Prince Saud al-Faisal
Prince Saud al-Faisal, the Saudi Who Was Washington’s Wisest Ally
The kingdom has lost its steadiest diplomat—and its most clever problem-solver.
Saudi Prince Saud al-Faisal bin Abd Al Aziz Al Saud, who died early Friday at age 75, was the kingdom’s foreign minister for 40 years. He was a key player in every Middle East crisis for those years and, through war and peace, was a dignified, calm voice advocating his country’s interests. His touch will be missed.
Prince Saud was the son of King Faisal who presided over a critical transition in the 1960s and ’70s. The kingdom’s founder, Ibn Saud, died in 1953 and left the throne to a son who was not up to the job. The country’s finances were wasted and a coup like those that had driven royals out of Egypt, Iraq, and Yemen seemed imminent. Over several years, Faisal outmaneuvered that brother, secured the backing of the Wahhabi clerics and the rest of the family, and took power in 1964.
King Faisal ruled over a decade that saw a huge rise in oil prices and the transformation of Saudi Arabia from a poor desert outback to a rich, modern—but deeply conservative—monarchy with global influence. He sent his son Saud al-Faisal to Princeton for his education and groomed him to be a diplomat. The king had served as Ibn Saud’s foreign emissary from the age of 12, traveling in 1919 to Europe to represent the kingdom. In 1943, he visited FDR in Washington and began the American alliance with Saudi Arabia.
Prince Saud became foreign minister in 1975, after his father was assassinated for bringing television into the country, a move that alienated religious fanatics. By then, he was fluent in seven languages and as at home in Arabia as was in the West. He had a manner that commanded attention—and a respect for others that facilitated communication.
I knew Saud al-Faisal for many years. In the dangerous days after Iraq invaded Kuwait in August 1990, he helped President George H.W. Bush put together the coalition that defended Saudi Arabia and liberated Kuwait. He pressed tirelessly for the coalition to use its victory to address the Arab-Israeli conflict after 1991.
He was passionate about resolving the Palestinian conflict and his great regret was not succeeding. He knew well the failings of the Palestinian leadership, especially Yassir Arafat, but was an articulate advocate of their cause. Most of all he argued that the perpetuation of the Palestinian problem benefited the forces of extremism and terror in the region. In that he was right.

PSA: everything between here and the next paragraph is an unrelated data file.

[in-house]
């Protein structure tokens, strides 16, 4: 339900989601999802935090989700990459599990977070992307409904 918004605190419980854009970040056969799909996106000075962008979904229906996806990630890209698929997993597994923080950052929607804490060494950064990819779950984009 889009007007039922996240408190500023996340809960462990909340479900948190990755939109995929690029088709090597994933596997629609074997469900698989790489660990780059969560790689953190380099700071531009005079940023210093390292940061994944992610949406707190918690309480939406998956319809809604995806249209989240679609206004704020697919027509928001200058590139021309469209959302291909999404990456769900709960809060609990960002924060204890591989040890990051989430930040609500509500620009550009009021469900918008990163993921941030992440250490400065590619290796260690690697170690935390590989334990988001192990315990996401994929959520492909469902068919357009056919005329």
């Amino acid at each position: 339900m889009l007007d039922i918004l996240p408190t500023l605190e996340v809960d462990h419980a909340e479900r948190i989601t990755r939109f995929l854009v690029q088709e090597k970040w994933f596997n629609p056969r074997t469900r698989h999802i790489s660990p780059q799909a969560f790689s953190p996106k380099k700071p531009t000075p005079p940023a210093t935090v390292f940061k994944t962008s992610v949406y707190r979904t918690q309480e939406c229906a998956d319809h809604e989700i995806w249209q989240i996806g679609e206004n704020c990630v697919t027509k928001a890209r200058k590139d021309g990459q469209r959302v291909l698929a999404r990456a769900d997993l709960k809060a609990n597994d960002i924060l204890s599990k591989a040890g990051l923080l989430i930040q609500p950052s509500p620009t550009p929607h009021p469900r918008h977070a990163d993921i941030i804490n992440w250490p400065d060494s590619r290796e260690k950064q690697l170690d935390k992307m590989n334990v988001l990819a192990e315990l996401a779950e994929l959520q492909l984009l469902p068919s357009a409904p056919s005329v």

In the Saudi world, the king, as absolute monarch, makes policy. Prince Saud served four kings and was always careful to deliver what they promised. He suffered from Parkinson’s disease for years and an assortment of other ailments that made his life of constant travel very difficult.
He dealt with seven presidents, from Ford to Obama, and even more secretaries of state. He invited them to his home to meet his wife and children. I recall his daughters trying to explain how Saudi women loved their country to skeptical Americans. One of his sisters married Prince Bandar bin Sultan, for many years the kingdom’s ambassador in Washington and Prince Saud’s partner in diplomacy.
The al Qaeda attacks of Sept. 11, 2001, shook the very foundations of the U.S.-Saudi alliance. The Saudis had been slow to see the danger from al Qaeda to America and even slower to recognize the menace inside the kingdom. Prince Saud believed the invasion of Iraq after 9/11 was a profound mistake that would only make things worse. In that, he was right as well.
Today, the kingdom is in the midst of its own war, in Yemen, which has become a dangerous stalemate. The Saudi blockade is creating a humanitarian catastrophe, with some 20 million Yemenis at risk amid acute shortages of food and water. The situation cries out for smart diplomacy and clever policies. His Royal Highness’s hand will be missed.